Actually ricofoy isn’t being moronic. He’s talking about defensive WAR and you are talking about offensive WAR: 2 different stats. At worst he’s not getting that dWAR isn’t a very good measure of defensive ability, but I suspect he’ll be apprized of that going forward. Might want to read his comment before throwin’ out the “moronic” label, mmmkay?

  14. butchhuskey - Feb 1, 2012 at 12:48 AM

    Jason Varitek, 2008. ‘Nuff said.

  15. hittfamily - Feb 1, 2012 at 2:20 AM

    All very good points.

    The only real question is, who came up with this idea that you all decided to leach off of.

  16. stex52 - Feb 1, 2012 at 9:35 AM

    But how did those guys do in their respective All-Star games? I’m too lazy to look it up. If the process is a bit suspect but they went on to have a hot game, I see no reason to say they were a bad choice.

    • spudchukar - Feb 1, 2012 at 1:00 PM

      What really matters is how did they perform in the first half of the season. Regardless, of their collective career numbers, an outstanding first half should be rewarded with an All-Star invite.

      • stex52 - Feb 1, 2012 at 2:19 PM

        Spud, I know what you say is as it should be, but the whole All-Star thing is kind of lost on me. Choices are too arbitrary and the whole team concept is missing. So I just take the position that if a guy can justify a bogus selection by having a career night, that is okay with me.

  17. The Baseball Idiot - Feb 1, 2012 at 3:00 PM

    The All-Star game is a yearly event. Basing this on career results doesn’t really seem to make sense.

    Post their WAR for the years they made it, and I’ll bet some of them were deserving of the honor.

  18. peter8172 - Feb 1, 2012 at 4:46 PM

    How about Baseball Players that should have NEVER been elected to The Baseball Hall Of Fame. I’ll start of with 3 player……..Phil Rizzuto of the New York Yankees, who only hit 38 Home Runs in his career. Was it because he was teammates were with TRUE Hall Of Famers like Mickey Mantle, Whitey Ford, Yogi Berra, Manager Casey Stengel ?? Player No.2, Bill Mazeroski of the Pittsburgh Pirates, what in hell did he do, hit a walk off Home Run in the bottom of the ninth to win the World Series for the Pirates in 1960 ?? Player No.3, Ozzie Smith of the St. Louis Cardinals. O.K. I agree that he was an amazing defensive second baseman, but what did he do offensively. Let’s do this, GET RID of Bud Seling as MLB Commisioner and do the following. Put Pete Rose into the Hall Of Fame (4256 career hits, that’s a pro-rate of 20 consecutive seasons of 213 hits). And have the Veterans Committee put “Shoeless” Joe Jackson be inducted as well (He had the 4th most proficient career batting average in history at .356). And what’s the deal with Bert Blyleven finally after 14 years of eligibility is inducted. Kind of late if you we’re to ask me. and most sadly, Ron Santo of the Chicago Cubs who will be inducted this year, couldn’t The Veterans Committee inducted him before he died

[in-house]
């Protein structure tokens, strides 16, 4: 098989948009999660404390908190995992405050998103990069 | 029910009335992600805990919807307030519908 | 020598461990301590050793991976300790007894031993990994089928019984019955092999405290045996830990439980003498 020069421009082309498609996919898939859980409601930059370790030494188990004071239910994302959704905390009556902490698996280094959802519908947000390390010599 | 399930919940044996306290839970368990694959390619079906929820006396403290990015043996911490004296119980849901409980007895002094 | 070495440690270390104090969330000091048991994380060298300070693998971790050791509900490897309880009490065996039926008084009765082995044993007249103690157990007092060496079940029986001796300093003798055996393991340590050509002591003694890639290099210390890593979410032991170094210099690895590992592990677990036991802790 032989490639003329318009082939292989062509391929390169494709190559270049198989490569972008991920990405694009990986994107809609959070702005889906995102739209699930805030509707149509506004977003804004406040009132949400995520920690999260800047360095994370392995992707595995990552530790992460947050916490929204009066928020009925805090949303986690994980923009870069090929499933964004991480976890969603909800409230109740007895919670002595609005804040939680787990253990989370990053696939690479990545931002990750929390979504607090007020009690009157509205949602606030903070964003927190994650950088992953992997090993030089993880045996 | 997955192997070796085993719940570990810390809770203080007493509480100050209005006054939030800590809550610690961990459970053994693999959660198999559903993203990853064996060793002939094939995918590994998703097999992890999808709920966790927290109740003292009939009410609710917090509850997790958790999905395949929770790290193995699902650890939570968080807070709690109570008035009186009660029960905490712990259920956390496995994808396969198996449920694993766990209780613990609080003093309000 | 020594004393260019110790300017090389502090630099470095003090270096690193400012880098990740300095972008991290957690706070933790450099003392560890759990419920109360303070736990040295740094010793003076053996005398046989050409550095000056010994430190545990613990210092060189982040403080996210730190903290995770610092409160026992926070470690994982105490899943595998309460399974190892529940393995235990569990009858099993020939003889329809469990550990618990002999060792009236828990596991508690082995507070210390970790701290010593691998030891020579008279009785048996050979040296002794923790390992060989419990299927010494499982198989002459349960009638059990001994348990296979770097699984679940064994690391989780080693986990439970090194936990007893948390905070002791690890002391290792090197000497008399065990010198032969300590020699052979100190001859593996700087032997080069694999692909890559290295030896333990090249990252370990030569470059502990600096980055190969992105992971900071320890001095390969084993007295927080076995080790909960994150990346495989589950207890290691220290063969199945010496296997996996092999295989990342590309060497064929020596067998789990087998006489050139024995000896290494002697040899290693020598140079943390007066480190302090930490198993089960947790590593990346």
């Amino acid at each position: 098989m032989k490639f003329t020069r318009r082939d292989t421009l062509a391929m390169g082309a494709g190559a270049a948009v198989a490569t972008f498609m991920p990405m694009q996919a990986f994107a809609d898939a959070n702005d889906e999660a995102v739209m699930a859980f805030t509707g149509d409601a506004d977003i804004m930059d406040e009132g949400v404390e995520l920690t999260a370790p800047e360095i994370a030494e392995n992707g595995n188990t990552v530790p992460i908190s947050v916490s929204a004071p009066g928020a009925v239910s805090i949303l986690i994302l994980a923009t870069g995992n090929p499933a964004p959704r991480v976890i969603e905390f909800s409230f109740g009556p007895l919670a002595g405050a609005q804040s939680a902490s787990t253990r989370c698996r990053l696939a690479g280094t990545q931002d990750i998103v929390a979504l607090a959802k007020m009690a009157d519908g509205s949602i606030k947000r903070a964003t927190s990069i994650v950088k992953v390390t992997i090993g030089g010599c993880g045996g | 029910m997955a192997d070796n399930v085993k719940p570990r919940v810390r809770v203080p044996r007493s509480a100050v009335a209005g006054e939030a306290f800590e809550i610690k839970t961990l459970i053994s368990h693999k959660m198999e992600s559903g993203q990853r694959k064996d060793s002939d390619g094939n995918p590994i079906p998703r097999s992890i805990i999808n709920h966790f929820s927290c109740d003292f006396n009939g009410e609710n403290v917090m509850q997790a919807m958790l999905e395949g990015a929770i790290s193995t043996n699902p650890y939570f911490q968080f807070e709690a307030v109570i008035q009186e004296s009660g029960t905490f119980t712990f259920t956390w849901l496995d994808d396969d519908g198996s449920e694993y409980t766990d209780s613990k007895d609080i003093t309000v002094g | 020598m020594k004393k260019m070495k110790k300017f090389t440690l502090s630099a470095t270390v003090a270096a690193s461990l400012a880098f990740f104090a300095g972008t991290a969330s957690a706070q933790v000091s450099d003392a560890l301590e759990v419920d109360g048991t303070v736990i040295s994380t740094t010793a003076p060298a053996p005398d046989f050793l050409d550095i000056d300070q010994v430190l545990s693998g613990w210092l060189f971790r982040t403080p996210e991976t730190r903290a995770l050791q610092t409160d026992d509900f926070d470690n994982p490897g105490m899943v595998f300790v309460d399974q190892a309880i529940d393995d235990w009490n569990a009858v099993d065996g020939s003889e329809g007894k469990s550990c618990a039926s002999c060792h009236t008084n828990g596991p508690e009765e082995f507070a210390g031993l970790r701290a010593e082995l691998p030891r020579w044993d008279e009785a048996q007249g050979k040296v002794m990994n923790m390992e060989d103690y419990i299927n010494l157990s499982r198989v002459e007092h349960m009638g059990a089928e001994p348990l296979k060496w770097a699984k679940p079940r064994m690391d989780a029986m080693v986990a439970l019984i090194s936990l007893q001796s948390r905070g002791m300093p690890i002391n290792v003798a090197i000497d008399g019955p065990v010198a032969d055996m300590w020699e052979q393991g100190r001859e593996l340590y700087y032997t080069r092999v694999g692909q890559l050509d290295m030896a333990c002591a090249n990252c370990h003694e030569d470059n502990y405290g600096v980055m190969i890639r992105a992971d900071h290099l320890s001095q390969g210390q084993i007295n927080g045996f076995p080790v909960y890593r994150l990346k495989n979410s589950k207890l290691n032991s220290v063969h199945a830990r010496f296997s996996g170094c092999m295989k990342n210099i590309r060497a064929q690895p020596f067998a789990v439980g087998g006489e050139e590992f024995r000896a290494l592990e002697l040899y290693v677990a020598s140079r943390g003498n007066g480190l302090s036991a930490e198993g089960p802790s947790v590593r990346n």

• unlost1 - Feb 1, 2012 at 5:15 PM


  19. unlost1 - Feb 1, 2012 at 5:14 PM


  20. takavl - Feb 2, 2012 at 1:24 AM

    Uh, people…am I missing something?

    From Wikipedia:

    “Dan Uggla of the Florida Marlins set an All-Star Game record by committing the most errors (3). He is the first MLB player ever to have 3 strikeouts, 3 errors, and ground into a double play in a single game. This includes any regular season, postseason, and All-Star Games.”